Did anyone find this Roger Cohen op-ed about gluten free as ignorant and as irritiating as I did?


#1

In case you missed it, the article is here

I eat pasta until if flies out my ears, so I have no gluten-intolerance whatsoever, and neither does anyone in family. But I struggle to understand why anyone claiming to be a serious thinker would natter on like this in such insulting fashion about other people’s healthy food choices. Even if there are some people neurotically avoiding “gluten” without personal cause, of all the ways to be a neurotic eater, going gluten free is probably one of the least damaging!

As for the lone restaurant in Venice mentioned in the article that according to Cohen’s lone source refuses to serve gluten free dishes – hello? Natives in Venice generally don’t eat pasta anyway. They eat risotto and polenta. Trying to look like a sophisticate, Cohen ends up looking like an ignoramus (and not much of a dinner companion either).

I do know plenty of food bores and food boors (well, I know a few, not a lot). But who is the bore/boor here? Even in Italy, “la mamma” and also “dottore” know that you don’t shove gluten products down anybody’s mouth if it is going to upset their stomachs. Italians are geniuses when it comes to making everybody happy leaving the dinner table, and “la mamma” takes good care of everybody’s digestive tract. There is different food for different people.

Is it fair to say that people who can’t even tolerate or have sympathy for other people’s stomach problems probably shouldn’t be writing columns about government, war, justice, etc? Something defective there in understanding other people and a willingness to live and let live.


#2

The article didn’t rile me as it did you.

But I’ve also spent many years working with food and the public. So I’ve seen the disease d’jour epidemic grow. I’ve related gluten concerns to the kitchen just to return to the table and witness the “celiac” eating bread - “oh, I can have a little every now and then.” Um, no unless you are an idiot.

I have great sympathy for those with true food intolerance’s. Those who claim issues that they have no understanding of create serious problems for people who truly do. To keep a safe gluten free area in a commercial kitchen is expensive. It’s not as simple as just using a GF loaf of bread for a sandwich. Restaurateurs who repeatedly witness these bozo’s claim of GF and then ingest something that isn’t eventually have to wonder if the aggravation is worth it.


(For the Horde!) #3

I don’t find this article to be irritating at all. In fact, I think it targets specifically the problem.

There are of course people who are truly suffering from Crohn’s disease, but many people just aren’t. The obsessive demand is overreaching and tiring. His example of ‘One young woman wrote: “I can’t eat shellfish but I do eat lobster.”’ illustrates a perfect case.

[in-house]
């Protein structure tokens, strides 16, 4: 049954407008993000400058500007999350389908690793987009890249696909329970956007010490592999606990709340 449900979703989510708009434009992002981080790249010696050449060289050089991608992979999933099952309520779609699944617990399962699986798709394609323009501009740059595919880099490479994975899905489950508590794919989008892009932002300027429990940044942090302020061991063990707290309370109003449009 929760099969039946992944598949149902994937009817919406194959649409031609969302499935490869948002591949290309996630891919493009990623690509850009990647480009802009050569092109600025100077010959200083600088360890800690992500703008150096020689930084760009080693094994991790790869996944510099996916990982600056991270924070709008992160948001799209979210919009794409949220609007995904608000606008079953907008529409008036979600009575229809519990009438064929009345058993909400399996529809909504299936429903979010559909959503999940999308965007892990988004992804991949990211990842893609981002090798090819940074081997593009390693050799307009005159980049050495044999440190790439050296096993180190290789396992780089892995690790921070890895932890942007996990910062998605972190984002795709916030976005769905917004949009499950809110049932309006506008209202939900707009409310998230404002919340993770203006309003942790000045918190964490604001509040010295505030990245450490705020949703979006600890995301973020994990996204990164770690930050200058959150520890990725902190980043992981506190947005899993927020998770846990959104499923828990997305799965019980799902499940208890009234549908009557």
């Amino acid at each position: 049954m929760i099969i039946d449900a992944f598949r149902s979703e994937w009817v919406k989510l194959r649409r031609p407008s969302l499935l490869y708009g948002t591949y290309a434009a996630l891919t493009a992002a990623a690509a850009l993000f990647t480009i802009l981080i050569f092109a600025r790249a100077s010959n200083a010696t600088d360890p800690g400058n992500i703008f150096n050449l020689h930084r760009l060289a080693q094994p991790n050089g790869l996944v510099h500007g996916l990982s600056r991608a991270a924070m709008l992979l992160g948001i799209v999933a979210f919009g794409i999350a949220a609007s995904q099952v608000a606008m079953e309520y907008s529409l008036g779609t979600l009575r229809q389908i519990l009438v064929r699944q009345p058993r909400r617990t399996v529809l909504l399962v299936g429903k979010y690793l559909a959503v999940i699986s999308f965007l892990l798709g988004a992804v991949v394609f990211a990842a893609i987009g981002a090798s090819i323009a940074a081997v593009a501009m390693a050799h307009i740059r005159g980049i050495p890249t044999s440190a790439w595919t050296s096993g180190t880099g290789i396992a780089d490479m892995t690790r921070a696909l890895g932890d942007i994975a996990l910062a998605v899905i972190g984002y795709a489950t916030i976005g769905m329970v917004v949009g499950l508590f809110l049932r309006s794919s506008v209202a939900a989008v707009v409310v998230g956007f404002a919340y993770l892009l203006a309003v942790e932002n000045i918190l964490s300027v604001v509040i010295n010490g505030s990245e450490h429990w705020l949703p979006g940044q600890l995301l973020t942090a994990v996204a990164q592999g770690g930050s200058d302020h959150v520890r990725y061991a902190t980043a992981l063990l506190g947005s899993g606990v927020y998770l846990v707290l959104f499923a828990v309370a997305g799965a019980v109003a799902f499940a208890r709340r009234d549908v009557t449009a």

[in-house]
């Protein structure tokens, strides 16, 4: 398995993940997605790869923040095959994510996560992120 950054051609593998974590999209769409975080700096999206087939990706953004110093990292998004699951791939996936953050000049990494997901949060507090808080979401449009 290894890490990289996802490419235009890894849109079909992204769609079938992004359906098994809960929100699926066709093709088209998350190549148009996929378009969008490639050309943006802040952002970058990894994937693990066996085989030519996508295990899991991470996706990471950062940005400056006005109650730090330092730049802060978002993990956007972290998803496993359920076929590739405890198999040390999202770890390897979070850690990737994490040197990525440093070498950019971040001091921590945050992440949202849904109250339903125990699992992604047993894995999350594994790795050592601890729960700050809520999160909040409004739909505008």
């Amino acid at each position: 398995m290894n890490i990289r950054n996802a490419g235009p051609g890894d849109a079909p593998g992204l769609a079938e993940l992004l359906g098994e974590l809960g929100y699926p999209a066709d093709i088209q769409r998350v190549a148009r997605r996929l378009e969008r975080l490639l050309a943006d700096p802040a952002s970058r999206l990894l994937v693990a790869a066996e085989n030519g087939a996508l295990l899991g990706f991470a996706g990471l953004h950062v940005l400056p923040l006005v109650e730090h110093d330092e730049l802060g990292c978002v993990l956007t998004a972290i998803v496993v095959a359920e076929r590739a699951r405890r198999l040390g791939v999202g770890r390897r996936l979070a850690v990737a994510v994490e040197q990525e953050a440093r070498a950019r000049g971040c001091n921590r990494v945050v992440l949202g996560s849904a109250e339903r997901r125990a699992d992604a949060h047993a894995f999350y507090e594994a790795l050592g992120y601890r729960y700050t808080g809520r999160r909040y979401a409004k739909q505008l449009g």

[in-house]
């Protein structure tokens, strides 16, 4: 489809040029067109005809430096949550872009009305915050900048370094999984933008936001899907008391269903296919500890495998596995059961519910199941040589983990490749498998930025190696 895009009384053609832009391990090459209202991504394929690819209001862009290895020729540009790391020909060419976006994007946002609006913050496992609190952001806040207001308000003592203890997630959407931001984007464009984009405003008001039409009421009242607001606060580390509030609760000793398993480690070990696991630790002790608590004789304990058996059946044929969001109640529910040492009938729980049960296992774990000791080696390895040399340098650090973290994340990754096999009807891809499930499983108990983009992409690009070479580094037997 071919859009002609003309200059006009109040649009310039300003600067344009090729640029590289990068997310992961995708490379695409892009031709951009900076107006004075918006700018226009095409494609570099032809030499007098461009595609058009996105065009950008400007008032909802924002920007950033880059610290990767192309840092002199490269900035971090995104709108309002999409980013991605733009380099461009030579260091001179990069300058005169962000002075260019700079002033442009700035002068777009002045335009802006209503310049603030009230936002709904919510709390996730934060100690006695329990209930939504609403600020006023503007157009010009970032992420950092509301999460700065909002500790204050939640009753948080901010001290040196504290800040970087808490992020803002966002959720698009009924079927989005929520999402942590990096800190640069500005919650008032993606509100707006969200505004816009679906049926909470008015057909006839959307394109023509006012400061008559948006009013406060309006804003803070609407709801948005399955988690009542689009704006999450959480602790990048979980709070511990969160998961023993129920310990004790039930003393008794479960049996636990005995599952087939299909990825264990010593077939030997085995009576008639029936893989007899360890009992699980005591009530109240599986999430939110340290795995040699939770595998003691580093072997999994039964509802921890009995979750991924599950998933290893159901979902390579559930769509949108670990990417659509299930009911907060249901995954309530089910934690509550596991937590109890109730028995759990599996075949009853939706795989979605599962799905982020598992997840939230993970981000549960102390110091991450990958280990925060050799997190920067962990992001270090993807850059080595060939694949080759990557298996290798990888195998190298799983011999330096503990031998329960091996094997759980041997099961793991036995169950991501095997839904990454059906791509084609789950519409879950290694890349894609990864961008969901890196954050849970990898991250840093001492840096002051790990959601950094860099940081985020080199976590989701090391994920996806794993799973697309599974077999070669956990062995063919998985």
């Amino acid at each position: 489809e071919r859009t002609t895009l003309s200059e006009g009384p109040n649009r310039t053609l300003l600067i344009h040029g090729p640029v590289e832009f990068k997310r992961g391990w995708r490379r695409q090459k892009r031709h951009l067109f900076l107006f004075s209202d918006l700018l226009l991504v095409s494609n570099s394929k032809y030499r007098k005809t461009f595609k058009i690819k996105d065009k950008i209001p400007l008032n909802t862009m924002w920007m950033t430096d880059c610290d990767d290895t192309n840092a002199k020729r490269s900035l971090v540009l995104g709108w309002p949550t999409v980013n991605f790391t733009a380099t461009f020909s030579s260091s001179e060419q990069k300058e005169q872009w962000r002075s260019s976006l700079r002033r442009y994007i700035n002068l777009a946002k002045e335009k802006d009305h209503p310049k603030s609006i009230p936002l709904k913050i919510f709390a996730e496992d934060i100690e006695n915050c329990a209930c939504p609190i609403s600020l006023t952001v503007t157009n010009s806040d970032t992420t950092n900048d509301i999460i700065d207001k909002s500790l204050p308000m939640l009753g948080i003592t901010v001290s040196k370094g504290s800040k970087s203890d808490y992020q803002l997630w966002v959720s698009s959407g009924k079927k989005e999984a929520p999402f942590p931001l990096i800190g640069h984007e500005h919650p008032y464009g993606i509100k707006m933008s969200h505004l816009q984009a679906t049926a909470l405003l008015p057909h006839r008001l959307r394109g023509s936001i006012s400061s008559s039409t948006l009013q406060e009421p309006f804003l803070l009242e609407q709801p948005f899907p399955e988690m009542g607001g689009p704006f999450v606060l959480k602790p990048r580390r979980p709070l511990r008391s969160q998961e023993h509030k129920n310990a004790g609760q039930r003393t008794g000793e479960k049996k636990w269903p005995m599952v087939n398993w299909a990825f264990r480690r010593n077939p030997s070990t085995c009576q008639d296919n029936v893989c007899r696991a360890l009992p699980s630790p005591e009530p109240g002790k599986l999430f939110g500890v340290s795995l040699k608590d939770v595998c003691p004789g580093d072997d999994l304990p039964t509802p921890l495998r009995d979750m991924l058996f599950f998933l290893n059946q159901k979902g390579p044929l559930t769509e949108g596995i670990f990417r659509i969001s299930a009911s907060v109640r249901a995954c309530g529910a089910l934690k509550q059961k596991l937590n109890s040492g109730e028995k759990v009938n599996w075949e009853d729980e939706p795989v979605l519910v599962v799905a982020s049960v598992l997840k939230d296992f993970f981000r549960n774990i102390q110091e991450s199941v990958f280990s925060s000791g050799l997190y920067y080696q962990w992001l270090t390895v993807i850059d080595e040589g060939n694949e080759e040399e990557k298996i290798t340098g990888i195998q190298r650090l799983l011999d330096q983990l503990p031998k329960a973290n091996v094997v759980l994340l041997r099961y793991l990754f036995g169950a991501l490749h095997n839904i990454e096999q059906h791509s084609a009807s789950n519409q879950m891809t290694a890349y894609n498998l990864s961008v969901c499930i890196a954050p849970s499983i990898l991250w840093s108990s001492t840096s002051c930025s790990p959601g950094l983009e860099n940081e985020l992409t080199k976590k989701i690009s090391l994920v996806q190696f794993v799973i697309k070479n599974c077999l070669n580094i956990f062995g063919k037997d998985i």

Yes, but that is not what Roger Cohen did. He wasn’t being intolerant of people’s health problem. I believe he was very clear in his criticisms of people who don’t need to be on gluten-free. They only think they need to be on gluten-free.

This to be is the same criticism of people who want to drive in a SUV when in fact they don’t need to. Sure, it is their money, and it is their choice, but there is definitely a raise of people SUV for no good reason. It isn’t because our roads suddenly broken down and much more difficult to drive.


#4

There is a big difference to the lives of other people who drive an SUV than that of people who eat gluten-free. And I simply disagree that Cohen wasn’t expressing a busybody intolerance of other people’s stomach issues, where he is no position to make the call for somebody else. He really had to reach to quote one person about their seafood eating habits to hang a whole screed against people who feel better eating gluten free.

A great many people discover as adults they live and thrive not doing what “mamma” or “papa” do, or following the crowd. Cohen is upset about something and wants to put his deflected anger on to people who don’t follow his rules and traditional ways. Plus, what a lazy column! In a world blowing up with real problems, including food problems, he spends his time spreading misinformation about this?


#5

@meatn3,

I can’t get upset about people who simply mischaracterize their food intolerances or try to sound scientific about something that is subjective – especially when most everybody else is going to deny their subjective analysis has any validity. A lot of people don’t feel well if they eat what is, for them, too much of a certain food, whether that is milk or gluten or even vegetables or fish (or meat). People are encouraged to medicalize or pseudo-science everything, as if science were the only way at arriving at true knowledge about oneself. That scientization of all thinking and conversation is, in my view, a worse problem for us all than a few people wanting to eat gluten-free because it makes them feel better, absent a doctor’s diagnosis.